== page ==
Most people don't know whether gun control laws are good or bad. How could they, given the relentless disinformation campaign waged by government and the major media?
John Lott's latest salvo in the gun wars, The Bias Against Guns, explains why virtually everything one hears about gun control is wrong. With a cool and analytical tone that is a refreshing contrast to the overheated rhetoric of the anti-gun crowd, Lott makes the case that private ownership of guns and the right to carry them actually results in a safer society. He includes reams of data to back up his claim.
People are inundated with biased information. We are bombarded with negative news stories about guns, and only rarely do we hear of guns being used defensively to prevent a crime or save a life. Who would guess, for example, that academic and private studies show that guns are successfully used defensively millions of times each year?
Guns make it possible for bad things to happen, but they also prevent bad things from happening in situations where there isn't a good alternative for a person under assault. Lott personally conducted a survey which indicated that merely brandishing a gun prevented a crime 95% of the time. But this sort of story is rarely reported in the press. Why not?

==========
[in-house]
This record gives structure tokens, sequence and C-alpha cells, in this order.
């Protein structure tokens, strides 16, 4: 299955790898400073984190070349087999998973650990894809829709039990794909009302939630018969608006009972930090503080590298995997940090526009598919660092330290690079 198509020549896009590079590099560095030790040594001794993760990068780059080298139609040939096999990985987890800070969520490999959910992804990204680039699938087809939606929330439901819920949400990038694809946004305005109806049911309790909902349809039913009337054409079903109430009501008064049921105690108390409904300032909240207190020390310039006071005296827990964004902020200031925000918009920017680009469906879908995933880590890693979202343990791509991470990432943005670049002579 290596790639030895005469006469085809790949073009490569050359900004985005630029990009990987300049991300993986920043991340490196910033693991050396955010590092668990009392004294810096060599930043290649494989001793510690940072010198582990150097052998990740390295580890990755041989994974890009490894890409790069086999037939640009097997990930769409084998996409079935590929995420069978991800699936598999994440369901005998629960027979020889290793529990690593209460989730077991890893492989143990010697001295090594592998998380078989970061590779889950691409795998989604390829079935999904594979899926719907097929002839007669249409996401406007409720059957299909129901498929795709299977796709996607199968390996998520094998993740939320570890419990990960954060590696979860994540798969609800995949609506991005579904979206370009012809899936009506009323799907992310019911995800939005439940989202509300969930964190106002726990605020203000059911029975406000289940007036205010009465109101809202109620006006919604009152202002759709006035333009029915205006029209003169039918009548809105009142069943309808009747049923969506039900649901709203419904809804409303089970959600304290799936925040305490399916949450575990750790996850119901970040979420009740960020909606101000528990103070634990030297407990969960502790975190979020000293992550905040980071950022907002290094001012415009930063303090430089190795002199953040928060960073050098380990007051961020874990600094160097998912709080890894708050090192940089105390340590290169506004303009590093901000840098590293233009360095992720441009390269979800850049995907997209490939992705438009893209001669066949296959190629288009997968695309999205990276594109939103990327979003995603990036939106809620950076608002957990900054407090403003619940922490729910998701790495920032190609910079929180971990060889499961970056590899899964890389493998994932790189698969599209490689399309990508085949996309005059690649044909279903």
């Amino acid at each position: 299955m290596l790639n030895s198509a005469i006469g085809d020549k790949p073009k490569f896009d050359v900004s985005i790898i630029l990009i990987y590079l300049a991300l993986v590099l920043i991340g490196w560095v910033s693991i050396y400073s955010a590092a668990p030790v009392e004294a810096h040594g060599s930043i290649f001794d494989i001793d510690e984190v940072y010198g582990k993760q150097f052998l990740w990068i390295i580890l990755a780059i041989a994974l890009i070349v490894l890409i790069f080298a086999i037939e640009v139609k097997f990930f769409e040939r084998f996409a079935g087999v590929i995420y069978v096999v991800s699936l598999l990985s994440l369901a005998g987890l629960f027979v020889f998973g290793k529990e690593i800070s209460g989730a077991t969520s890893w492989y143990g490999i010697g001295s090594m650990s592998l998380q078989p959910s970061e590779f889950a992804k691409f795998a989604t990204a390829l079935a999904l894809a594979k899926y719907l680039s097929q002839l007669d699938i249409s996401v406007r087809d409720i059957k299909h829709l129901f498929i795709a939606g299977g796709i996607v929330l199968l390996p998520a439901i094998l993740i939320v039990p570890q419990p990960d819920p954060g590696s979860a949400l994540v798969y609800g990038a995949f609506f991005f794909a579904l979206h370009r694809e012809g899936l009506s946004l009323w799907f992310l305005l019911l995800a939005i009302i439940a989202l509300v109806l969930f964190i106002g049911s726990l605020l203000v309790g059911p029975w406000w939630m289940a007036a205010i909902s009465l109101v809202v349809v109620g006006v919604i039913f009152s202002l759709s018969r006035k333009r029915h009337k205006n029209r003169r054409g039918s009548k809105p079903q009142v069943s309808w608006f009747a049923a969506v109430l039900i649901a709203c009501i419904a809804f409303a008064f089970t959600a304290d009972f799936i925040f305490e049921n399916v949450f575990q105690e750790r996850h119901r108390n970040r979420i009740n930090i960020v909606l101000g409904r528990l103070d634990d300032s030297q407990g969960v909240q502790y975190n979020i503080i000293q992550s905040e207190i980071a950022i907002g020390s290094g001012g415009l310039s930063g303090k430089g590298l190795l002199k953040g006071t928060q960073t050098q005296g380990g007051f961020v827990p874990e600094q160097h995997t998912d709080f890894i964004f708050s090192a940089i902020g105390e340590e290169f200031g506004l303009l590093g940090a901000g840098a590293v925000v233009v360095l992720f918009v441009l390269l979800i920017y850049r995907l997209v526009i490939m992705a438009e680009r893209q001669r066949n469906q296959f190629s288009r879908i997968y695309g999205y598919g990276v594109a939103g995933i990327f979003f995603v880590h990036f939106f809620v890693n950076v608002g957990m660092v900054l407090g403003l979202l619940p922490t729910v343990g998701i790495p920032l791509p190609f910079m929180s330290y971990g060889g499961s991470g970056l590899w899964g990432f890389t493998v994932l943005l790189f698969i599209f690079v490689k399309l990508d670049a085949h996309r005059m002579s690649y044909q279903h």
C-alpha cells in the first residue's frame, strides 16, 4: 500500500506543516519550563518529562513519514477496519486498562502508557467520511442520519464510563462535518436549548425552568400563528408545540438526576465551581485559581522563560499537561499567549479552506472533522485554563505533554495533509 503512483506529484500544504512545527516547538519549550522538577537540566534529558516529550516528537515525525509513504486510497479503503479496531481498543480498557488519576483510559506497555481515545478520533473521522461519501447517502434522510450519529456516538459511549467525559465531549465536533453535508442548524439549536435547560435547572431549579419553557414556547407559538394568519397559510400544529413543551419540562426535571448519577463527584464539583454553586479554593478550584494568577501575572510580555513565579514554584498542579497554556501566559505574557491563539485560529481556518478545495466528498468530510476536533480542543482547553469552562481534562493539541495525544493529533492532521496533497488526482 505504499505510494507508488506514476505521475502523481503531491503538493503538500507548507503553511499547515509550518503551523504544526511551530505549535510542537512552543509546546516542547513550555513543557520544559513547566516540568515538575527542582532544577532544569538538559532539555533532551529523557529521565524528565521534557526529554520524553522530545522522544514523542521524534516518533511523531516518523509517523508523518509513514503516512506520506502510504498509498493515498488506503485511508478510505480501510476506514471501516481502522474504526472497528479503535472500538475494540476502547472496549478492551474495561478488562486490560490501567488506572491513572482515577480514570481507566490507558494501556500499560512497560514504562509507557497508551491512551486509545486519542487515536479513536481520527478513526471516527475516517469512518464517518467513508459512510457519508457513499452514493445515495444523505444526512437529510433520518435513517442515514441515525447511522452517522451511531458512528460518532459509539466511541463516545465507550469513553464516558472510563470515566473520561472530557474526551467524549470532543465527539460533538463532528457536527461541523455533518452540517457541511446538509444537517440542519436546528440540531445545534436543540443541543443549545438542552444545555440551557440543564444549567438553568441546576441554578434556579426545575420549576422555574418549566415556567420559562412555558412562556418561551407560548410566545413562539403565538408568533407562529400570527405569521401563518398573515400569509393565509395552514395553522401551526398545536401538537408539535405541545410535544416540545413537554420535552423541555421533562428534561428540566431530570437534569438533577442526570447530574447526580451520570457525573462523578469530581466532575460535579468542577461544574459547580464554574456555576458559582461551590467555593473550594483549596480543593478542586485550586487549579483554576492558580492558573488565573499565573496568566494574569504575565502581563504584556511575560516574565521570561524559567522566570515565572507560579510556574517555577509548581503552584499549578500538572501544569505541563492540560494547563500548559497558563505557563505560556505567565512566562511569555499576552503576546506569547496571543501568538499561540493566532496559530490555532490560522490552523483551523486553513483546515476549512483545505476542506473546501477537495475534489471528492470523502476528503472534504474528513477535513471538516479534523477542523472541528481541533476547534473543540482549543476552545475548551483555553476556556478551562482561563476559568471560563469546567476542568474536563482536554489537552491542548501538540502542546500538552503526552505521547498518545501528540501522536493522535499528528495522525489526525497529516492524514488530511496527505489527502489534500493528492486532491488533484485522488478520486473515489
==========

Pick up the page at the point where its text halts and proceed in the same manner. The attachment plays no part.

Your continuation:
A poll conducted by the Los Angeles Times in 1985 found that while only half of the public supported more gun laws, 78% of journalists did. This bias is coupled with the fact that the media tends to focus on dramatic events (like bloody deaths) as opposed to only potentially tragic events (like crime prevention). The result is an underreporting of the good news of deterrence.
Lott gives many examples of news reports of attackers being subdued that do not mention that a gun was used to do the subduing. Not only is this dishonest, it is dangerous, since it gives the impression that an armed attacker can be stopped without a weapon, which is usually not the case.
Lott presents convincing evidence that states and countries with the strictest gun laws have the highest crime rates. Women benefit disproportionately from the advantage of having a gun. Which is the better advice for a lone woman: behave passively in the face of assault, or pull out a gun and deter the assailant? Lott convincingly shows that the latter is the correct answer.
Regarding gun safety at home, Lott vehemently disagrees with the universal advice to keep guns locked up with triggers disabled, for the simple reason that this makes them useless when needed for defense. He further shows that safe-storage laws have no impact on accidental shootings or overall suicide rates.
Lott believes that the ultimate goal of gun-control advocates is the disarming of law-abiding citi-zens and that only honest reporting of the defensive use of guns can change the terms of the debate.
(Regnery 2003, 226 pps., $27.95)